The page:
a. Legal Dispute

Article 36(2) of the ICJ Statute requires that a matter brought before it should be a legal dispute. In the Mavrommatis Palestine Concessions (Jurisdiction) case, the Court declared that a dispute could be regarded as ‘a disagreement over a point of law or fact, a conflict of legal views or of interests between two persons.’ “It is to be distinguished from a situation which might lead to international friction or give rise to a dispute” (Shaw, 1068). In the Interpretation of Peace Treaties case, the Court noted that ‘a mere assertion is not sufficient; it must be shown that the claim of one party is positively opposed by the other.’ In Spain v. Canada case (1998), the Court explained that ‘the determination on an objective basis of the existence of a dispute is for the Court itself.’ In Cameroon v. Nigeria (Preliminary Objections) case, it was made “clear that the exhaustion of diplomatic relations is not a prerequisite to going to the Court” (Shaw, 1070).

b. Admissibility

“Admissibility refers to the application of relevant general rules of international law, such as exhaustion of local remedies in cases concerning diplomatic protection. Objections to admissibility normally take the form of an assertion that, even if the Court has jurisdiction and the facts stated by the applicant state are assumed to be correct, nonetheless there are reasons why the Court should not proceed to an examination of the merits” (Shaw, 1072). With jurisdiction, admissibility forms “the necessary prerequisite to the Court proceeding to address the merits of a case” (Shaw, 1072).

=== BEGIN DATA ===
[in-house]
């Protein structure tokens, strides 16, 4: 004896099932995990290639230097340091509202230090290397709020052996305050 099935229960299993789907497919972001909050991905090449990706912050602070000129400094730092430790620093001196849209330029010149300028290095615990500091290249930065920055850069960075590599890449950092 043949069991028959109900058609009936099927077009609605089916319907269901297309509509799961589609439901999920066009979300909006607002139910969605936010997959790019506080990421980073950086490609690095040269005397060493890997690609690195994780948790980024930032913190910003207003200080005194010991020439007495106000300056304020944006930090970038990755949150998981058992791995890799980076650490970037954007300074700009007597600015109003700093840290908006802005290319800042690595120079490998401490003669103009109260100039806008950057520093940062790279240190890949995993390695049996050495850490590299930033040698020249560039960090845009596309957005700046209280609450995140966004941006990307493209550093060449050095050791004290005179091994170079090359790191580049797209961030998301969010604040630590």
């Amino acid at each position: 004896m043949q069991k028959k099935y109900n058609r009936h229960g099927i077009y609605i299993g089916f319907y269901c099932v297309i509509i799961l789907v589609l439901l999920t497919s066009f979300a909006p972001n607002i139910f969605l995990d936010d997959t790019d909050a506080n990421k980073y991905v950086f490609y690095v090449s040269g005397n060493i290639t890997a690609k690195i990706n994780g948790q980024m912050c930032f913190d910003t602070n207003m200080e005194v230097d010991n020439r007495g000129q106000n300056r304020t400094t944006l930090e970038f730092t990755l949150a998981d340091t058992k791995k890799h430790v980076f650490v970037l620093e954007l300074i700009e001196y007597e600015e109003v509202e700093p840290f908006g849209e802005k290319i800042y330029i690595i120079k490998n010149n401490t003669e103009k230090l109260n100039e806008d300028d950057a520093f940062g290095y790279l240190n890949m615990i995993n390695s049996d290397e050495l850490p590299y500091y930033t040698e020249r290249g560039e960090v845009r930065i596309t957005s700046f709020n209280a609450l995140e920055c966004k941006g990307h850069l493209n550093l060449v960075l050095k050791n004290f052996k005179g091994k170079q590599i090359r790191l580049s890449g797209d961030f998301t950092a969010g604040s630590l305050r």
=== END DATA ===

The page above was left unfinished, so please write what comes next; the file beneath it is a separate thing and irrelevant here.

c. Locus standi or Jurisdiction ratione personae

“Also of relevance in the pre-merits consideration of an application to the Court is the question of standing or jurisdiction ratione persone, a matter which logically arises before a consideration of jurisdiction and admissibility.

  • Article 34 of the ICJ Statute declares that only states may be parties in cases before the Court
  • The “question as to whether a party has the right to appear before the Court under the Statute is not dependent upon consent and is an issue which the Court itself must enquire into and determine prior to considering any objections to jurisdiction and admissibility” (Shaw, 1073).

Article 36(1) of the ICJ Statutes allows parties to “refer a particular dispute to teh ICJ by means of a special agreement, or compromis, which will specify the terms of the dispute and the framework within which the Court is to operate” (Shaw, 1075). “It is a well-established principle that the Court will only exercise jurisdiction over a state with its consent and it cannot therefore decide upon legal rights of third states not parties to the proceedings” (Shaw, 1078).